How to find good queer representation

At Just Geek Stuff, we like to helps fans connect with geek products anyway we can. Occasionally, we might find a free anthology or write a review so you’re aware of any unnoticed problematic pitfalls in content before you buy. This time we’ve looked at two quick ways you can find queer representation to suit your tastes. 

The first is the aro ace database. This is a resource put together by scifi and fantasy author Claudie Arseneault for people who want to discover books with aromantic and asexual representation. This resource allows people to search for different forms of ace and aro representation. It’s incredibly thorough, mentioning whether the identities are referred to specifically or alluded to. It also lists the various identities. They are not defined simply as ace or aro, but specifically categorised. Want a demiromantic pansexual character? This database has got you covered. There are also warnings about the representation and descriptions of relationships. The detail of the database means that fans know exactly what they are getting. 

Aro and ace identities are often forgotten and erased. It is often incredibly difficult to find any representation of aro and ace identities – part of that is because aro and ace people are silenced meaning that even when people do write good representation, their works often get lost or ignored. There are a plethora of authors though who are changing things. Aromantic and asexual books do exist, even if society makes them incredibly difficult to find. This is why the database is absolutely vital.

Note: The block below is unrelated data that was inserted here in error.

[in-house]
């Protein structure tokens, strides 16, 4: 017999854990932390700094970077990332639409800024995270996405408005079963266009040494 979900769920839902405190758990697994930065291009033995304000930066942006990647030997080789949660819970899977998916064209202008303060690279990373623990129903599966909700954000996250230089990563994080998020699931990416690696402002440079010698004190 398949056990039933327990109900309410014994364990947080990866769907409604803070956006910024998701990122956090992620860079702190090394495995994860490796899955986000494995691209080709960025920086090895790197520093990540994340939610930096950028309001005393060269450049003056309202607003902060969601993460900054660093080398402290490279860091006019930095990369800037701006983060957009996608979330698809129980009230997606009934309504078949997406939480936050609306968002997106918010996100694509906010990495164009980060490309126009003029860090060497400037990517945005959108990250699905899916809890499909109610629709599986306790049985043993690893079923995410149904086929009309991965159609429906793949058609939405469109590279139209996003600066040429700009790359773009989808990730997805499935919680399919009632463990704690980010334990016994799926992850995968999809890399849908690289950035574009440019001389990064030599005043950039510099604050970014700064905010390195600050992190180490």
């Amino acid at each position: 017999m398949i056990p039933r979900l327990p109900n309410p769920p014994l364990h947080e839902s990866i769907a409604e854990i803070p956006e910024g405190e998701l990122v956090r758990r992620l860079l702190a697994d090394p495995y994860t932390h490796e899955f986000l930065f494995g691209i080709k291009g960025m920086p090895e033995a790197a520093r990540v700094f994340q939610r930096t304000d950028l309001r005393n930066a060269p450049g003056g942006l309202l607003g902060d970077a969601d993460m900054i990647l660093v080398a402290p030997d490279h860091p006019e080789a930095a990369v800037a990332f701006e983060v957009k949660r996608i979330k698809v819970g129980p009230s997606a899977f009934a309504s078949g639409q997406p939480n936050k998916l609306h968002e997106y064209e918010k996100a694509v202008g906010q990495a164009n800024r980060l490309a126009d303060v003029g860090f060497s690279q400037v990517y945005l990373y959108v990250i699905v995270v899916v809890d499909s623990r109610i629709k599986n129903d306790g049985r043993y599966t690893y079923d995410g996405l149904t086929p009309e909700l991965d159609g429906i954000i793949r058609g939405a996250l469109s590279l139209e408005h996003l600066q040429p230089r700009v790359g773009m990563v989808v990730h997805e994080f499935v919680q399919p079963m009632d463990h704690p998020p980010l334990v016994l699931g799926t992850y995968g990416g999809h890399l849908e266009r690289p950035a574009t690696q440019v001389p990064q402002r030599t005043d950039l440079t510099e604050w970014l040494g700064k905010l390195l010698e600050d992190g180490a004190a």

For gaming fans, there’s also an LGBTQ archive. This archive documents all of the games which include queer representation, dating back to the 70s. Queer representation in games can still be tricky to find, so this is a great little site for anyone who wants to expand their collection and not rely on the same old series for 50+ playthroughs. Each game comes with its own small breakdown about the types of characters (and relationships) featured. 

Hopefully these two resources can help queer nerds out their connect with material they really care about. If you have any additional tips for finding queer content, drop a comment below. We’d love to hear from you!

Leave a Reply

Fill in your details below or click an icon to log in:

WordPress.com Logo

You are commenting using your WordPress.com account. Log Out /  Change )

Twitter picture

You are commenting using your Twitter account. Log Out /  Change )

Facebook photo

You are commenting using your Facebook account. Log Out /  Change )

Connecting to %s